Wars of the Roses and the Plantagenets
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I want to put off reading Song of Fire and Ice and thought I'd do some background reading first. But to make it more fun, make them fictional.
So can anyone recommend good novels about the Wars of the Roses, etc? Works that deal with the bigger picture, or with some juicy incidents are equally welcome. The princes in the Tower sound fun. (Although, obviously not for them, poor lads)
Just finished War of the Roses : Stormbird by Conn Iggulden. I enjoyed it but not being very familier with the actual history I am not really sure of the background.
A Secret Alchemy by Emma Darwin was a great book that tells the story from the Woodvilles' point of view.
George RR Martin has written the late French author Maurice Druon's Accursed Kings series was an inspiration. Set in early 14th century France, the series covers a turbulent time for the French monarchy.
The novels are being reissued with new covers with a forward by Martin. So far the first 3 novels are out (see below); the 4th one The Royal Succession is slated to be out later this year.
Reissued so far:
The Iron King #1
The Strangled Queen #2
The Poisoned Crown #3
Philippa Gregory has written a lot of novels set in that period. They are dangerously close to bodice-rippers, but good fun. If you want a nice sentimental take on Richard III, you can't go past We Speak No Treason, followed by The King's Grey Mare which is about Elizabeth Plantagenet, the daughter of Edward IV who was married to Henry VII.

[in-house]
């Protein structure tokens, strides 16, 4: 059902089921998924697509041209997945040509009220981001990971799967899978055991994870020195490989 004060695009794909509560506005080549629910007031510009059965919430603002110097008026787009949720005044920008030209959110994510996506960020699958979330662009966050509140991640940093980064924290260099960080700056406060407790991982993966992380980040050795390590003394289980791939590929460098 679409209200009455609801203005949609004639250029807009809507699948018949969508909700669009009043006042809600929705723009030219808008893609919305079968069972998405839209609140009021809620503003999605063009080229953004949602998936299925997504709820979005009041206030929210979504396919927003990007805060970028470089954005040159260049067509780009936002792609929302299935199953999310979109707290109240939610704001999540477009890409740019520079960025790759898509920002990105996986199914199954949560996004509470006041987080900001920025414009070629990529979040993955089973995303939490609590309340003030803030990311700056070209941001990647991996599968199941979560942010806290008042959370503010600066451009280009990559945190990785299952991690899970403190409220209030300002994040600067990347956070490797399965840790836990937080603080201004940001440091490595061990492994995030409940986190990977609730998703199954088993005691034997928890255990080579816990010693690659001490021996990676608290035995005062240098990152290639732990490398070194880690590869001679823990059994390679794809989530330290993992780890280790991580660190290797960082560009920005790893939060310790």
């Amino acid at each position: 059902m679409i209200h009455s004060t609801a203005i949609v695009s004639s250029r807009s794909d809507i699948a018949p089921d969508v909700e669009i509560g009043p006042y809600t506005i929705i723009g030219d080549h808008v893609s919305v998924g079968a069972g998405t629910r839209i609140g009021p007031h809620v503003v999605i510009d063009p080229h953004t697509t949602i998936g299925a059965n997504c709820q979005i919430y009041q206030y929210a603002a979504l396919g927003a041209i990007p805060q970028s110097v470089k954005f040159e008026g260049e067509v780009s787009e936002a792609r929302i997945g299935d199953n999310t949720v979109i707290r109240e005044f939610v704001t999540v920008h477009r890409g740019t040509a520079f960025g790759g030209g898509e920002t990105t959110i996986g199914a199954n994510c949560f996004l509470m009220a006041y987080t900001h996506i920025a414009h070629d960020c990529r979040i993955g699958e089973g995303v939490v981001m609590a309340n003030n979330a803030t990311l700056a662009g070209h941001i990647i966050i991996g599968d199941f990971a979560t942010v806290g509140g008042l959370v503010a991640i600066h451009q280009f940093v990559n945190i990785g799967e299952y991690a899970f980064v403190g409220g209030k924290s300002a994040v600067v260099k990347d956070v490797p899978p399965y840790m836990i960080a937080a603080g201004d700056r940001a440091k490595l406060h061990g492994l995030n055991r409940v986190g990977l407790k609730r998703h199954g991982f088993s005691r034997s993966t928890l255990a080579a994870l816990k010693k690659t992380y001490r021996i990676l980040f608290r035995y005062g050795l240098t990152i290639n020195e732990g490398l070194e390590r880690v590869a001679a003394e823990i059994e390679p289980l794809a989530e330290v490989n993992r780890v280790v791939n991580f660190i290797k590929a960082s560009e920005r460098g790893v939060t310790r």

The thing about George Martin is that he draws inspiration from all over the shop. It's not just the Wars of the Roses. He shamelessly appropriates what happened to Ann Boleyn, though the TV show appears to be leaving that out in its version of Margaery.
Just to mention, while Druon's books are great reading, they are a long way from what historians accept as fact. Just one example involves the curse of the Templars--no curse say the historians.
I've read dozens of novels about the Wars of the Roses -- by far the most evocative and memorable is We Speak No Treason by Rosemary Hawley Jarman, first published in 1971. This author is fiercely dedicated to bringing total authenticity to the period and to the characters.
Josephine Tey's Daughter of Time is a mystery, but it deals with Richard III and the end of the War of the Roses.
I can recommend Richard Revisited by Els Launspach. Hope this is the type of historical novel you like!
Katherine by Anya Seton tells the story of Katherine Swynford and John of Gaunt. It's been many years since I've read it, but I remember liking it very much. In the same time period of publication, you could try Jean Plaidy Plantagenet Saga; according to Wikipedia, there are 14 in the series. I read them all 30+ years ago, and haven't revisited them since, so I don't know if they hold up. Another author I enjoyed was Norah Lofts, who wrote several books in the time period, Eleanor the Queen is about Eleanor of Acquitaine. All of these authors were responsible for me minoring in English history.
Daughter of Time was required reading for the Tudor England class I took.
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